Department of Biostatistics
Neurostatistics Working Group

2014 - 2015

Coordinators: Dr. Rebecca Betensky, and Adam Sullivan

Schedule: Wednesdays, 12:30-1:30 p.m.
SPH2, Room 426 (unless otherwise notified)

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Seminar Description
This working group provides a forum for presentation and discussion of completed, ongoing, or planned statistical analyses of neurological data. Such data include, for example, in vivo human brain images (anatomic, functional and spectroscopic magnetic resonance imaging), gene expression studies of human and non-human animal brain tissue (brightfield and immunofluorescence microscopy, DNA microarrays, laser micro-dissection), in vivo micro-dialysis, clinical trials data for a variety of neurologic diseases, and genetic data from family studies. Non-statistical presentations of neurological, psychiatric and technological background material will also be included. Through this seminar, statisticians will gain exposure to the statistical issues that arise in the broad field of neurology and brain imaging psychiatry and to the diverse ongoing research in this area throughout Harvard and the world. A main goal of the seminar is to stimulate statistical interest in neuroscience and neurology and to develop strategies for collaboration within these fields.

October 8

Sharon Xiangwen Xie, Ph.D.*
Associate Professor of Biostatistics at the Hospital of the University of Pennsylvania (HUP), University of Pennsylvania Perelman School of Medicine

Survival Analysis with Uncertain Endpoints Using an Internal Validation Subsample"
ABSTRACT: When a true survival endpoint cannot be assessed for some subjects, an alternative endpoint that measures the true endpoint with error may be collected, which often occurs when obtaining the true endpoint is too invasive or costly. We develop nonparametric and semiparametric estimated likelihood functions that incorporate both uncertain endpoints available for all participants and true endpoints available for only a subset of participants. We propose maximum estimated likelihood estimators of the discrete survival function of time to the true endpoint and of a hazard ratio representing the effect of a binary or continuous covariate assuming a proportional hazards model. We show that the proposed estimators are consistent and asymptotically normal and develop the analytical forms of the variance estimators. Through extensive simulations, we also show that the proposed estimators have little bias compared to the nave estimator, which uses only uncertain endpoints, and are more efficient with moderate missingness compared to the complete-case estimator, which uses only available true endpoints. We illustrate the proposed method by estimating the risk of developing Alzheimer's disease using data from the Alzheimer's Disease Neuroimaging Initiative.

*Joint work with Jarcy Zee.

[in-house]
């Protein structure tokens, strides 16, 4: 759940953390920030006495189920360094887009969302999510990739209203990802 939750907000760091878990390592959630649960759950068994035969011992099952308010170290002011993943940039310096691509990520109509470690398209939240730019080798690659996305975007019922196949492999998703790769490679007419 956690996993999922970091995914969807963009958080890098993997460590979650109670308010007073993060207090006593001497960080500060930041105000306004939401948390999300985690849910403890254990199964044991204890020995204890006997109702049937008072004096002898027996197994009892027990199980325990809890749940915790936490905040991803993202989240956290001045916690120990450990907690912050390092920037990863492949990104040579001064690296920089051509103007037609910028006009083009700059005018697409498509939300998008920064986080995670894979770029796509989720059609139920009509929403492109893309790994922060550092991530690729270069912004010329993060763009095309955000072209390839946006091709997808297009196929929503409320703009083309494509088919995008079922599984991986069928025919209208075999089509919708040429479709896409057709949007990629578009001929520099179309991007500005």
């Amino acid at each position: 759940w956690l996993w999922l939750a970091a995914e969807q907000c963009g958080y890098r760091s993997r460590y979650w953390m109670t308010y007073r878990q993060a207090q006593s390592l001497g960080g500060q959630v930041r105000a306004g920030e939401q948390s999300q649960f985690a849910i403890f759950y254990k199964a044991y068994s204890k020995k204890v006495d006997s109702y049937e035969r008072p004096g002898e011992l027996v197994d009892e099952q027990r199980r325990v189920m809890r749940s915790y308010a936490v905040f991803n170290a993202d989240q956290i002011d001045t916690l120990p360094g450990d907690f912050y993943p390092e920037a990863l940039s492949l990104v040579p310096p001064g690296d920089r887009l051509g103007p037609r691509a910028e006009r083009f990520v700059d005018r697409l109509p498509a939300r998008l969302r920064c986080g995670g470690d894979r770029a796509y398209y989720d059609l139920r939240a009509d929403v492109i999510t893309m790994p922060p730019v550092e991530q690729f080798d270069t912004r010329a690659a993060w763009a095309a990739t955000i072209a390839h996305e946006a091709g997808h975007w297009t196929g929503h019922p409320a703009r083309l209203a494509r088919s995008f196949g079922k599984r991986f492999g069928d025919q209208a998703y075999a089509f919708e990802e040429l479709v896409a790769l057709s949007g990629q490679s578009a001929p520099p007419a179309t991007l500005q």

October 29

Yael Reijmer, Ph.D.
Postdoctoral Researcher, J. Philip Kistler Stroke Research Center, Massachusetts General Hospital

"Brain Network Disruption and Cognitive Impairment in Small Vessel Disease"
ABSTRACT: Small vessel disease (SVD) is an important risk factor for cognitive impairment and dementia. The mechanisms linking SVD to cognitive impairment are not well understood. We hypothesized that multiple small, spatially distributed vascular lesions affect cognition through disruption of brain connectivity. We therefore examined local and global network alterations in patients with SVD and examined the relationship between network efficiency, markers of SVD burden on MRI and PET, and potential clinical consequences.

November 5

Carlos R. Ponce, M.D., Ph.D.
Research Fellow in Neurobiology, Harvard Medical School

"How Do Inferotemporal Cortex Cells Use Different Cortical Inputs for Image Categorization?"
ABSTRACT: Our ability to recognize visual objects, such as faces, is realized by neurons in the inferotemporal cortex (IT). These cells show preferences for individual images and image categories (and are thus selective), and are able to maintain these preferences even if one introduces irrelevant contextual changes (they are tolerant to changes in retinal size, position or viewpoint). To perform these computations, posterior IT neurons (pIT) require feedforward anatomical projections from over a dozen cortical regions, predominantly from area V4 and anterior IT, but also from areas V3 and V2. We do not know why multiple projections to pIT are required. In this study, we are defining the contributions of areas V2, V3 and V4 towards selectivity and tolerance in pIT neurons. By reversibly inactivating these visual regions, we can observe selective changes in response selectivity of IT neurons. We can interpret these changes using multivariate statistical techniques, such as multidimensional scaling, affinity propagation and linear classifiers. Our preliminary findings suggest that these input clusters to IT are concerned with different but overlapping computations.